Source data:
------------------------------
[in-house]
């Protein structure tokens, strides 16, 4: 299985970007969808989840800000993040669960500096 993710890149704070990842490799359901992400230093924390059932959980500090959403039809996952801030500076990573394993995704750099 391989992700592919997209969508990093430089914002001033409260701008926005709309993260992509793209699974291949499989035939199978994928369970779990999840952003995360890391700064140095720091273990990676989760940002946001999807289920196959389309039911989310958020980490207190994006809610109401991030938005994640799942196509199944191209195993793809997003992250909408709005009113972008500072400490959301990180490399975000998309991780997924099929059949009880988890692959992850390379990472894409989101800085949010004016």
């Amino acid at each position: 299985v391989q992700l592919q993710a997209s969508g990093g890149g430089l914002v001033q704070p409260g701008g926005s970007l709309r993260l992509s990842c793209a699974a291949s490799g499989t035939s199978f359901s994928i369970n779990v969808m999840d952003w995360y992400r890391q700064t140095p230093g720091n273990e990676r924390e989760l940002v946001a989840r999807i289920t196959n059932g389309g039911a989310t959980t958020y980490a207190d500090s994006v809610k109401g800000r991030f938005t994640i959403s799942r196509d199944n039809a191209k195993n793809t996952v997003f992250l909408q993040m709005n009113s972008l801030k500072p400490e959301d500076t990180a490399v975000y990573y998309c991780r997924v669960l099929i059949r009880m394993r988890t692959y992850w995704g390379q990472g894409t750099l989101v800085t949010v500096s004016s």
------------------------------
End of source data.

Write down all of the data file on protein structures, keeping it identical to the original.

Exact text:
[in-house]
């Protein structure tokens, strides 16, 4: 299985970007969808989840800000993040669960500096 993710890149704070990842490799359901992400230093924390059932959980500090959403039809996952801030500076990573394993995704750099 391989992700592919997209969508990093430089914002001033409260701008926005709309993260992509793209699974291949499989035939199978994928369970779990999840952003995360890391700064140095720091273990990676989760940002946001999807289920196959389309039911989310958020980490207190994006809610109401991030938005994640799942196509199944191209195993793809997003992250909408709005009113972008500072400490959301990180490399975000998309991780997924099929059949009880988890692959992850390379990472894409989101800085949010004016």
């Amino acid at each position: 299985v391989q992700l592919q993710a997209s969508g990093g890149g430089l914002v001033q704070p409260g701008g926005s970007l709309r993260l992509s990842c793209a699974a291949s490799g499989t035939s199978f359901s994928i369970n779990v969808m999840d952003w995360y992400r890391q700064t140095p230093g720091n273990e990676r924390e989760l940002v946001a989840r999807i289920t196959n059932g389309g039911a989310t959980t958020y980490a207190d500090s994006v809610k109401g800000r991030f938005t994640i959403s799942r196509d199944n039809a191209k195993n793809t996952v997003f992250l909408q993040m709005n009113s972008l801030k500072p400490e959301d500076t990180a490399v975000y990573y998309c991780r997924v669960l099929i059949r009880m394993r988890t692959y992850w995704g390379q990472g894409t750099l989101v800085t949010v500096s004016s």